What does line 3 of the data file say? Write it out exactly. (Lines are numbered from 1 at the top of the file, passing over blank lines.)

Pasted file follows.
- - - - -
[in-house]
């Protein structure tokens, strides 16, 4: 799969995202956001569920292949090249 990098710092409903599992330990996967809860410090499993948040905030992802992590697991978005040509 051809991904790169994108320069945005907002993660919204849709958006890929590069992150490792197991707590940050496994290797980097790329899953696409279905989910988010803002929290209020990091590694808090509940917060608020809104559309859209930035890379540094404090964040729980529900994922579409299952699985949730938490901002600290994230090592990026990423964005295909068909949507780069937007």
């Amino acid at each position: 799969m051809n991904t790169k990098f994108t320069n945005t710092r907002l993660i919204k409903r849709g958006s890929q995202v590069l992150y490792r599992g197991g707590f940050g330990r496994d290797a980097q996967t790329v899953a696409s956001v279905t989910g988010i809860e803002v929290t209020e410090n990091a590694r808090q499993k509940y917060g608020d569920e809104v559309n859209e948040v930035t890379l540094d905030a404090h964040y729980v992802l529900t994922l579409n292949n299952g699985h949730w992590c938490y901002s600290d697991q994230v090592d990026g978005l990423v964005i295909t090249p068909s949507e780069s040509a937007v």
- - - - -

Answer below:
């Amino acid at each position: 799969m051809n991904t790169k990098f994108t320069n945005t710092r907002l993660i919204k409903r849709g958006s890929q995202v590069l992150y490792r599992g197991g707590f940050g330990r496994d290797a980097q996967t790329v899953a696409s956001v279905t989910g988010i809860e803002v929290t209020e410090n990091a590694r808090q499993k509940y917060g608020d569920e809104v559309n859209e948040v930035t890379l540094d905030a404090h964040y729980v992802l529900t994922l579409n292949n299952g699985h949730w992590c938490y901002s600290d697991q994230v090592d990026g978005l990423v964005i295909t090249p068909s949507e780069s040509a937007v």